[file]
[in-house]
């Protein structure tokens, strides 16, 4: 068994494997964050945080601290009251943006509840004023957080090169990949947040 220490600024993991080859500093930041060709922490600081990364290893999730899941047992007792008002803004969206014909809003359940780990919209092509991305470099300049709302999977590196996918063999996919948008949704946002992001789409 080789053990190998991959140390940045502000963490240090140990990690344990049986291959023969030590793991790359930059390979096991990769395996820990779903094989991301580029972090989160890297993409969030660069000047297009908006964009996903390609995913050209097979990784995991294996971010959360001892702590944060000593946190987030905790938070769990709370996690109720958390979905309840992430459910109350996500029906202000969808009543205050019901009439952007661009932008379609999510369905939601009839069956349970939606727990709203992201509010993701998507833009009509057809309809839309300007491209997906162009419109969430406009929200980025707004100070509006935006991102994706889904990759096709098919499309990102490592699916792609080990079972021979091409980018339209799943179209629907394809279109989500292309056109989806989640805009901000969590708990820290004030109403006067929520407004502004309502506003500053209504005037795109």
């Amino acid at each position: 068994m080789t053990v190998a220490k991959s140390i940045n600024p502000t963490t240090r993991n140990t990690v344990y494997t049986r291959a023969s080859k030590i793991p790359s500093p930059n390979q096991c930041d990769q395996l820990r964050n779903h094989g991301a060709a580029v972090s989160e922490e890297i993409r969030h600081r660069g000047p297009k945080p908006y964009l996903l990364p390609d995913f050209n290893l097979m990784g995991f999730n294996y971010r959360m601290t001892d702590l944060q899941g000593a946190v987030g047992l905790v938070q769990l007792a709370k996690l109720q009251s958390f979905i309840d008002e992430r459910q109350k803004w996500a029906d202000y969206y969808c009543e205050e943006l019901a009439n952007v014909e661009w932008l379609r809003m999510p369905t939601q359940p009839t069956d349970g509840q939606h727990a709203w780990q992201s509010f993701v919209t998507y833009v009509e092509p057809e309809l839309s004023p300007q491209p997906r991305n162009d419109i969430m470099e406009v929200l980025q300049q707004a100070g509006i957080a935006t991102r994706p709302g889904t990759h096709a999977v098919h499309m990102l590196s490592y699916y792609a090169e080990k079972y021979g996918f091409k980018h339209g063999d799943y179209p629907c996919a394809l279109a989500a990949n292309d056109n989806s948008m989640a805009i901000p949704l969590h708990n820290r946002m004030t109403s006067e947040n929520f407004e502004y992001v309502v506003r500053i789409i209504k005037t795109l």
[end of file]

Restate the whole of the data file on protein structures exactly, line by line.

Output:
[in-house]
């Protein structure tokens, strides 16, 4: 068994494997964050945080601290009251943006509840004023957080090169990949947040 220490600024993991080859500093930041060709922490600081990364290893999730899941047992007792008002803004969206014909809003359940780990919209092509991305470099300049709302999977590196996918063999996919948008949704946002992001789409 080789053990190998991959140390940045502000963490240090140990990690344990049986291959023969030590793991790359930059390979096991990769395996820990779903094989991301580029972090989160890297993409969030660069000047297009908006964009996903390609995913050209097979990784995991294996971010959360001892702590944060000593946190987030905790938070769990709370996690109720958390979905309840992430459910109350996500029906202000969808009543205050019901009439952007661009932008379609999510369905939601009839069956349970939606727990709203992201509010993701998507833009009509057809309809839309300007491209997906162009419109969430406009929200980025707004100070509006935006991102994706889904990759096709098919499309990102490592699916792609080990079972021979091409980018339209799943179209629907394809279109989500292309056109989806989640805009901000969590708990820290004030109403006067929520407004502004309502506003500053209504005037795109």
């Amino acid at each position: 068994m080789t053990v190998a220490k991959s140390i940045n600024p502000t963490t240090r993991n140990t990690v344990y494997t049986r291959a023969s080859k030590i793991p790359s500093p930059n390979q096991c930041d990769q395996l820990r964050n779903h094989g991301a060709a580029v972090s989160e922490e890297i993409r969030h600081r660069g000047p297009k945080p908006y964009l996903l990364p390609d995913f050209n290893l097979m990784g995991f999730n294996y971010r959360m601290t001892d702590l944060q899941g000593a946190v987030g047992l905790v938070q769990l007792a709370k996690l109720q009251s958390f979905i309840d008002e992430r459910q109350k803004w996500a029906d202000y969206y969808c009543e205050e943006l019901a009439n952007v014909e661009w932008l379609r809003m999510p369905t939601q359940p009839t069956d349970g509840q939606h727990a709203w780990q992201s509010f993701v919209t998507y833009v009509e092509p057809e309809l839309s004023p300007q491209p997906r991305n162009d419109i969430m470099e406009v929200l980025q300049q707004a100070g509006i957080a935006t991102r994706p709302g889904t990759h096709a999977v098919h499309m990102l590196s490592y699916y792609a090169e080990k079972y021979g996918f091409k980018h339209g063999d799943y179209p629907c996919a394809l279109a989500a990949n292309d056109n989806s948008m989640a805009i901000p949704l969590h708990n820290r946002m004030t109403s006067e947040n929520f407004e502004y992001v309502v506003r500053i789409i209504k005037t795109l």